International Women’s Day 2008

It is coming up to International Women’s Day again and it made me think about how far women have come in the last 200 years, and how far we have yet to go.

There is a good summary of the history (or herstory as some call it) at the Australian Women’s Intra Network.

But it is interesting to think how close we western women are to being chattels and not able to have accepted existence apart from men.

Following are some legal milestones in England (Australia diverged slightly from these, but not by much). So to think that only just over 100 years ago all my earnings would have legally belonged to my husband no matter what I thought!


  • 1832 – First Reform Bill extended the vote to men who owned or rented property worth an annual rate of 10 pounds or more (about 18% of the adult male population). It included half of the middle class but excluded agricultural labourers and most industrial workers, and introduced the word ‘male’ into suffrage legislation for the first time.
  • 1839 – Infants and Child Custody Act allowed women who were divorced or separated but had not been proved adulterous to ask for custody of children under seven. Previously, the father was immediately awarded custody of all children, regardless of the reasons for divorce.
  • 1857 – Matrimonial Causes Act/Divorce Act established secular divorce in England. Prior to this secular divorce required an act of Parliament and cost hundreds of pounds, and only four women had ever achieved a divorce this way. The 1857 law provided that (1) a court could order maintenance payment to a divorced or estranged wife; (2) a divorced wife could inherit or bequeath property, enter contracts, sue or be sued, and protect her earnings from a deserter; (3) a man could secure a divorce on the grounds of his wife’s adultery. For women, a husband’s adultery alone was insufficient grounds–she had to prove another charge such as desertion, extreme cruelty, or incest to secure a divorce.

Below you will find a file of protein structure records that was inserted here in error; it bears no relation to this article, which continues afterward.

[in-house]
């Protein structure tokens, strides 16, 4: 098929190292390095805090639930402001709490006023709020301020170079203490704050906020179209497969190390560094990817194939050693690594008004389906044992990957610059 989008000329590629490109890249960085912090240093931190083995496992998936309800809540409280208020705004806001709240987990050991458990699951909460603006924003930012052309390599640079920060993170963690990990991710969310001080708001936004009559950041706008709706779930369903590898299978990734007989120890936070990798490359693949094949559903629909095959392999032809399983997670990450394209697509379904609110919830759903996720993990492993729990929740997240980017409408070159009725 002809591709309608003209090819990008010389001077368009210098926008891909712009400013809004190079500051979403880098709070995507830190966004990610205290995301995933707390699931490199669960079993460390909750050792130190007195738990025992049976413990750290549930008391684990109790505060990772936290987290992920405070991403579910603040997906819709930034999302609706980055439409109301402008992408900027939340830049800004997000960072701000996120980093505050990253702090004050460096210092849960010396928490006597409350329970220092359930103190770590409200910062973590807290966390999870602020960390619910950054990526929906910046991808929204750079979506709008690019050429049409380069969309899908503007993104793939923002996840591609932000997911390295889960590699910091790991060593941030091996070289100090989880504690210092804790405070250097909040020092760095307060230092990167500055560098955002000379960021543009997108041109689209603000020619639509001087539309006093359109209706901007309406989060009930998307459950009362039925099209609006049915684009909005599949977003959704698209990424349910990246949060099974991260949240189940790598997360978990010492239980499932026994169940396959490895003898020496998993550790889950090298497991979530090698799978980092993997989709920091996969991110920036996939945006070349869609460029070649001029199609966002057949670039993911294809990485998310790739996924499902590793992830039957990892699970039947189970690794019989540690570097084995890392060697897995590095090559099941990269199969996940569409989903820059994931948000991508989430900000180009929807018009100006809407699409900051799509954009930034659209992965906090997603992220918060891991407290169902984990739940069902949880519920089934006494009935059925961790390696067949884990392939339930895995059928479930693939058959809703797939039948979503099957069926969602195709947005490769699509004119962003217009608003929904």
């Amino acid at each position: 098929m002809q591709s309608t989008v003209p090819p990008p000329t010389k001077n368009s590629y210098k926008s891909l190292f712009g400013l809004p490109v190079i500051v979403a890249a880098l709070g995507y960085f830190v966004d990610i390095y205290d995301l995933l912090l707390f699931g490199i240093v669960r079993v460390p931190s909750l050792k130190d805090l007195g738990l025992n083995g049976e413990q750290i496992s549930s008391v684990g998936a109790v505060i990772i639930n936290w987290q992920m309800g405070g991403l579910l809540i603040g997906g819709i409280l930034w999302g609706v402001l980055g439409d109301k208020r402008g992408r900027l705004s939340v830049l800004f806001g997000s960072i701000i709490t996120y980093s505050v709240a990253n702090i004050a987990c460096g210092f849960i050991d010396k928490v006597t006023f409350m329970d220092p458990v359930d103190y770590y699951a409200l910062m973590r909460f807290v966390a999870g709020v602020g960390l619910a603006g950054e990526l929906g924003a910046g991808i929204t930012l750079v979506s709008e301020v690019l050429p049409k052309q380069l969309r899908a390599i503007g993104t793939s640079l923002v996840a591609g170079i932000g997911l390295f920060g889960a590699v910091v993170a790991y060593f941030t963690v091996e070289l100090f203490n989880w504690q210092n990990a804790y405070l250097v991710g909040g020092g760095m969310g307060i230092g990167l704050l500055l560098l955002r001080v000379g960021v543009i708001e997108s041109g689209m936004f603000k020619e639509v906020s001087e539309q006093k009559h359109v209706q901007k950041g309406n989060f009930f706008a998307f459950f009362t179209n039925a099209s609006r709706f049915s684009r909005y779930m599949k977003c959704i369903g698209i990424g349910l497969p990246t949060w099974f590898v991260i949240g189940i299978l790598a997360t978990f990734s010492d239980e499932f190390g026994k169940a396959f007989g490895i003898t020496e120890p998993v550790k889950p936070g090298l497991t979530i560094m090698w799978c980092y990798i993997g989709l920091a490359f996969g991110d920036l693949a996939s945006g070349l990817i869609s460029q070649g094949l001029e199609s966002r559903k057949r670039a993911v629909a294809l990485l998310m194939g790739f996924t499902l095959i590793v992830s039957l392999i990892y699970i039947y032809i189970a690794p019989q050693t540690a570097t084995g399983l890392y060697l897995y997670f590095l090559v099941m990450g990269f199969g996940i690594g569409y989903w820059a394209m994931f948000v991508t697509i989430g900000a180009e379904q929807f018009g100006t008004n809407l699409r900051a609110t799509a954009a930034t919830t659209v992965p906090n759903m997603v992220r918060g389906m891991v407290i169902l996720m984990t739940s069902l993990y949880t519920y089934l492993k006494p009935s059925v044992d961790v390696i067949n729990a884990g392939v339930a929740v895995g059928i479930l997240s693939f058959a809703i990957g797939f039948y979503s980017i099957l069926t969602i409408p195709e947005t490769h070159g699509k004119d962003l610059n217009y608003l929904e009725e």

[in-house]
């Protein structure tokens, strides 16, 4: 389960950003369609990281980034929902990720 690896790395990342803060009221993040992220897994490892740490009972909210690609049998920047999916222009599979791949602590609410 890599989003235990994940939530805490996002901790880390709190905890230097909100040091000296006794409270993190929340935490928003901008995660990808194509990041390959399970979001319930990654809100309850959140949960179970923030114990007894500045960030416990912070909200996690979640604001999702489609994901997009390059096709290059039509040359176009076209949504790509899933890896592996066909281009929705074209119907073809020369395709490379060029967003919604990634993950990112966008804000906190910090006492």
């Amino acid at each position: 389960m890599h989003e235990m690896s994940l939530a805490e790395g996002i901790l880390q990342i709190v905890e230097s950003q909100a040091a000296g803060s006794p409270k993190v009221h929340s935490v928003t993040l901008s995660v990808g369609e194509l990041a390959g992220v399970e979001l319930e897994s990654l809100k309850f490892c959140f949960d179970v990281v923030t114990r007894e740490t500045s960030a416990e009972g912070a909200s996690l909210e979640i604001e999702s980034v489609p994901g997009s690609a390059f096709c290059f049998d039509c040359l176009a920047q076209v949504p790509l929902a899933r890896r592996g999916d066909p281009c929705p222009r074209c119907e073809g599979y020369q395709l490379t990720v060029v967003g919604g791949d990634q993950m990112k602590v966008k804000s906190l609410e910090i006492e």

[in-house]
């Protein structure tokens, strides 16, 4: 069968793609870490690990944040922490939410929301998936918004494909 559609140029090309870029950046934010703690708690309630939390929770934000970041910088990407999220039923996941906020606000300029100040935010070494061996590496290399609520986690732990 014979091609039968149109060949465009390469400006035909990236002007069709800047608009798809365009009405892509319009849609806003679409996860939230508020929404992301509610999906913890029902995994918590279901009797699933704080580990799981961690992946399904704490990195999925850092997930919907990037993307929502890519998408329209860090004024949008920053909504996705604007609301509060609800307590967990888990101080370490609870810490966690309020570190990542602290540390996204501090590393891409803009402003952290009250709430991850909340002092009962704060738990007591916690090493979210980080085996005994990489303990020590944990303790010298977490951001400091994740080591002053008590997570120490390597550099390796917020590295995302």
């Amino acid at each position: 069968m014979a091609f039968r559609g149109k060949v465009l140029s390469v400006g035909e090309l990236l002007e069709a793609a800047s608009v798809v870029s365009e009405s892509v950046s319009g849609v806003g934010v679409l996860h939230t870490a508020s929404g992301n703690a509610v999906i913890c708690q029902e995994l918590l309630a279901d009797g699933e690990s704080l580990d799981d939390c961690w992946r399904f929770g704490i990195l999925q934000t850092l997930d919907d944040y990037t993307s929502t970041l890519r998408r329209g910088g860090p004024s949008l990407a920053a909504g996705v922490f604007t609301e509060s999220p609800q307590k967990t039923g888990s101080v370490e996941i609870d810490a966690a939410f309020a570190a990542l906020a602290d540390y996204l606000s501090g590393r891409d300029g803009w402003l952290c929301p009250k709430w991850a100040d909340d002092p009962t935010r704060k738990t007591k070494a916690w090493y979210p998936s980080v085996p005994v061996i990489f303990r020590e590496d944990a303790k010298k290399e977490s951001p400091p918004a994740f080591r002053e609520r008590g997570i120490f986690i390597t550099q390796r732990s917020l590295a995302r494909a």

• 1867 – Second Reform Bill doubled the electorate by extending the vote to almost all working men except agricultural day-labourers. The feminists’ amendment, for which they had presented the petition to John Stuart Mill, which would have substituted the word ‘person’ for ‘man’ in the description of eligible voters, was overwhelmingly defeated.
  • 1870 – Married Women’s Property Act mandated that women could keep their earnings and inherit personal property and small amounts of money; everything else (whether acquired before or after marriage) belonged to their husbands.
  • 1873 – Custody Acts: Women could be awarded custody of children up to age 16, and adulteresses could petition for custody.
  • 1882 – Married Women’s Property Act. Married women could keep all personal and real property acquired before and during marriage.
  • 1884 – Third Reform Bill extended suffrage to rural male householders, to almost all men over 21 (thus a male labourer could vote, but not the wealthy woman who employed him).
  • 1884 – Matrimonial Causes Act: a wife deserted by an adulterer could petition for divorce immediately, rather than waiting two years, as previously required.
  • 1886 – Custody reform: stipulated that the mother automatically got custody of children if the father died.
  • 1918 – Women’s Suffrage: women aged 30 and over could vote and stand for Parliament.
  • 1925 – Guardianship of Infants Act recognised that both parents had equal rights and responsibilities for children.
  • 1928 – Women’s voting age lowered to 21


By Carruthers via Aide-mémoire